For students to graduate from the Broad College of Business’ Executive MBA program, they must complete a final challenge: create a business idea. Across the program’s three format options — East Lansing, Troy and Flex — students develop and pitch their creative ideas to peers, faculty, friends and family.
The style of the annual pitch competition mimics the show Shark Tank, where teams pitch their product or service idea, intended market and customer appeal, then present the financial case, potential return on investment and prototypes of their products.
The winning idea at the Class of 2022 Pitch Competition was called DOC Box, a subscription-based box of toys and tools for children with developmental challenges. The team hails from the program’s first graduating class in the Flex format, a hybrid option launched in 2020 that combines online learning with an in-person component, one weekend per month, exclusively in East Lansing.
“According to the CDC, one in six kids has developmental challenges … so that’s 12 million children today, and that number is growing,” Charles Johnson, a member of the winning team, said. As part of the team’s presentation, Johnson shared how his nephew has a learning disability and needs the right learning tools and products, which can be hard for parents to find at a reasonable price.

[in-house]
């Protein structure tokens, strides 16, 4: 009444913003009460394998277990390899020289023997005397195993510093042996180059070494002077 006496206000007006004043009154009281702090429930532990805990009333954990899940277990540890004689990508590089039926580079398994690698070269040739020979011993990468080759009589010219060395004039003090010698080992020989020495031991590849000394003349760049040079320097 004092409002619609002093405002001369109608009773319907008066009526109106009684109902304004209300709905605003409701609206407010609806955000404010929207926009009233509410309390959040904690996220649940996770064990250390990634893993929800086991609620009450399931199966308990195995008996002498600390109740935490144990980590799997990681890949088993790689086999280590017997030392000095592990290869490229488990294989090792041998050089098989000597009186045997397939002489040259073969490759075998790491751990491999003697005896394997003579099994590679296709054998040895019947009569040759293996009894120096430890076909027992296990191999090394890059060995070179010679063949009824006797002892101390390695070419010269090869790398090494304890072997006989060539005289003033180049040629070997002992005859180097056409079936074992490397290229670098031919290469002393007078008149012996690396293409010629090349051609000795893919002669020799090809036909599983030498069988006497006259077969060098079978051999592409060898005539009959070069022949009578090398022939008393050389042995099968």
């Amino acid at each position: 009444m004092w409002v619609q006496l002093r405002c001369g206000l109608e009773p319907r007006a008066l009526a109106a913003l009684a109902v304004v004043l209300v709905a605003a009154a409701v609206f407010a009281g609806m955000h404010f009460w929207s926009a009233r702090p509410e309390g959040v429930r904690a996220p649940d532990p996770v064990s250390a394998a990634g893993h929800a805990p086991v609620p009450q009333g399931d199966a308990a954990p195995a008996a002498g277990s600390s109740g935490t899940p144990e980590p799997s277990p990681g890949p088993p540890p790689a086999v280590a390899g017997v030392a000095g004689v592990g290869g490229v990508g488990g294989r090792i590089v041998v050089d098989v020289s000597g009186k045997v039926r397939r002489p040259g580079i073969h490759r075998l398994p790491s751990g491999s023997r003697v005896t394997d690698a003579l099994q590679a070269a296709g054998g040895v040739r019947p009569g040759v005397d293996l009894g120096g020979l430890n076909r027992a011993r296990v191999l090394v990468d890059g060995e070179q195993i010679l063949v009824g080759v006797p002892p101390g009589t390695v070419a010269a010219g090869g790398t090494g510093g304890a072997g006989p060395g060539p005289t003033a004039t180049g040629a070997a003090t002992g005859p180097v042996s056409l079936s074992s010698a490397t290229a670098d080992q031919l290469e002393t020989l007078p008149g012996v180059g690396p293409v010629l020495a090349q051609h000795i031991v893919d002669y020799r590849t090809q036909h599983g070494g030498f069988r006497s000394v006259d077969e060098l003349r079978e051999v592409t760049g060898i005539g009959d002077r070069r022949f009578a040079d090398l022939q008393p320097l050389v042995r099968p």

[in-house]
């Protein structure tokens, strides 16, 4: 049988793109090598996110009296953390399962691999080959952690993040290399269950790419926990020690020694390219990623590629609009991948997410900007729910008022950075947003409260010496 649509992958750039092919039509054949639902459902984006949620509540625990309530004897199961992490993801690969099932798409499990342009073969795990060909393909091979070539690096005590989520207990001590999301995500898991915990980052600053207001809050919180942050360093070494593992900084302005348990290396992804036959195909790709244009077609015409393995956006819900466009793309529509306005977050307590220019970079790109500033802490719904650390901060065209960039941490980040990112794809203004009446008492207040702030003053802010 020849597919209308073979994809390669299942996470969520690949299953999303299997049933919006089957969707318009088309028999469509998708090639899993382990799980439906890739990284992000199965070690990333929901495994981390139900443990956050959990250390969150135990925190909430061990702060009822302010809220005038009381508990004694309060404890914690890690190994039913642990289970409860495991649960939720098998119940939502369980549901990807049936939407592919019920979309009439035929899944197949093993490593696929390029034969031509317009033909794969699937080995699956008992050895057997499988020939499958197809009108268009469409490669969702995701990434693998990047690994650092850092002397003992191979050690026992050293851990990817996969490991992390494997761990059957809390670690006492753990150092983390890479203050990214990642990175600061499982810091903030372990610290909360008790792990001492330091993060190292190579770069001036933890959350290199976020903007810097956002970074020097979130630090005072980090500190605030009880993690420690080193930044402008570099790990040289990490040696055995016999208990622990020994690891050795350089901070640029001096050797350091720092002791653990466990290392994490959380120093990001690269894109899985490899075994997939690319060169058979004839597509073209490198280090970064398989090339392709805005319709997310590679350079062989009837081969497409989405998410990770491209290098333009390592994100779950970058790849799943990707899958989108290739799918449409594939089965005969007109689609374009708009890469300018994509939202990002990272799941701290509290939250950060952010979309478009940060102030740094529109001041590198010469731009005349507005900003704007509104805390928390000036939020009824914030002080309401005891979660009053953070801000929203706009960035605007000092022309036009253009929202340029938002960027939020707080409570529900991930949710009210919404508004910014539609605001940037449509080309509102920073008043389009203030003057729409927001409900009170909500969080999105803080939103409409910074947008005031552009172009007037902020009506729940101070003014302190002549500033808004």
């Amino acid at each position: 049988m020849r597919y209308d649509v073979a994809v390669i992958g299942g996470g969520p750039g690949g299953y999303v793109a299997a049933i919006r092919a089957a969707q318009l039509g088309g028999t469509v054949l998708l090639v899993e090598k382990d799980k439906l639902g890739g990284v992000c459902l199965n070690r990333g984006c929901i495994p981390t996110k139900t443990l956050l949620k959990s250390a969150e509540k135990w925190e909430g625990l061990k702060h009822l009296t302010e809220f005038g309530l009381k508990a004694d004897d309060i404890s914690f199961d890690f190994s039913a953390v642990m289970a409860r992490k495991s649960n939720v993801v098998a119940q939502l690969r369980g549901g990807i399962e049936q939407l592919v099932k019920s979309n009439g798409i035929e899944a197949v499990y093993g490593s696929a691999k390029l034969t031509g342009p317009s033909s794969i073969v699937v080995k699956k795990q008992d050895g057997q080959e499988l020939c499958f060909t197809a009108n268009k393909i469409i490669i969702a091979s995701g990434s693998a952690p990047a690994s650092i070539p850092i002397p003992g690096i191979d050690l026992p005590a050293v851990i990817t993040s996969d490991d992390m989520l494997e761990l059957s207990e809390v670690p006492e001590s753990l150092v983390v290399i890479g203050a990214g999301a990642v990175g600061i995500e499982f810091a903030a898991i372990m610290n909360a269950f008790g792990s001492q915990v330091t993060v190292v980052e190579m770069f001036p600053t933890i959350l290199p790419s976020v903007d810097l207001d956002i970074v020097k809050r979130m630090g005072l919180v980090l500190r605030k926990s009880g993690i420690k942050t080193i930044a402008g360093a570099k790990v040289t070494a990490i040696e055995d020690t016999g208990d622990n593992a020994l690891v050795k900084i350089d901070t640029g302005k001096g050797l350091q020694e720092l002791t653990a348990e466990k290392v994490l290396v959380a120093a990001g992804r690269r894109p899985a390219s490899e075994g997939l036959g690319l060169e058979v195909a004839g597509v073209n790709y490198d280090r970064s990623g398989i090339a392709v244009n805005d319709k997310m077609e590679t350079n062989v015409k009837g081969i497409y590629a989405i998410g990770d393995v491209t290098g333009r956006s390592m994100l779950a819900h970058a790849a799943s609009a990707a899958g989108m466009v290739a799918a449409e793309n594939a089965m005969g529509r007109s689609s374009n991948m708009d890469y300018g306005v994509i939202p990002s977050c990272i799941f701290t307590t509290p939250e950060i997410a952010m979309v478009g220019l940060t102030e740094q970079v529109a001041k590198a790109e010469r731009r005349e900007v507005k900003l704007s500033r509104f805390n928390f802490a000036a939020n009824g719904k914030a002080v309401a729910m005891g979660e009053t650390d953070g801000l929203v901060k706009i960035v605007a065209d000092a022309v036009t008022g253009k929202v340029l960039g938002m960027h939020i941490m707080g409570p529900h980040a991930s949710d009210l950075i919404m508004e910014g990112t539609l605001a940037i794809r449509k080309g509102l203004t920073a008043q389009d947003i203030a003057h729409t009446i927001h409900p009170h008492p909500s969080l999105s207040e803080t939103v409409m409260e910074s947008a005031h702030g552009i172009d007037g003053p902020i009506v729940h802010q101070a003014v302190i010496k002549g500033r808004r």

“We want to help parents and families ‘develop our children’ by providing tools in a fast and easy way,” he said.
During the team’s final pitch, Johnson and his teammates, Dana Drouillard, Megan King and Tim Ely, outlined how DOC Box’s competitive advantage is personalization for each child and customization based on age and gender. DOC Box promises to deliver durable, high-quality toys, learning activities and coping tools by partnering with existing manufacturers. In addition, they offer an online support community for parents and families to share experiences.
“We believe DOC Box can expand into manufacturing its own products and content creation for parents, kids, therapists and medical professionals,” Drouillard said.
Beyond partnering with schools and corporations to get the boxes to children in need, the team said they would dedicate 5% of all profits to charitable contributions so that children in all economic situations can receive a DOC Box.
“DOC Box is really a company with a purpose, and that purpose is why we think it’ll be successful,” Johnson said.
Other business pitches from the Class of 2022 included an online service to enhance the farmers market experience — boosting profitability for farmers and reducing food waste — and a financial coaching company to empower high school students as they begin their financial decision-making journey.
For Broad Spartans in the Executive MBA program, the pitch competition is ultimately a chance to think outside the box and create. Ken Szymusiak, managing director of the Burgess Institute for Entrepreneurship and Innovation and an instructor in the program, said, “This entrepreneurship course is a fitting end to the program because the students get to put a lot of the business tools they have learned along their journey to use in an applied format. It offers them the opportunity to explore ideas they have had in mind and utilize the classroom as a place of experimentation to test their concepts and gather real-world feedback.”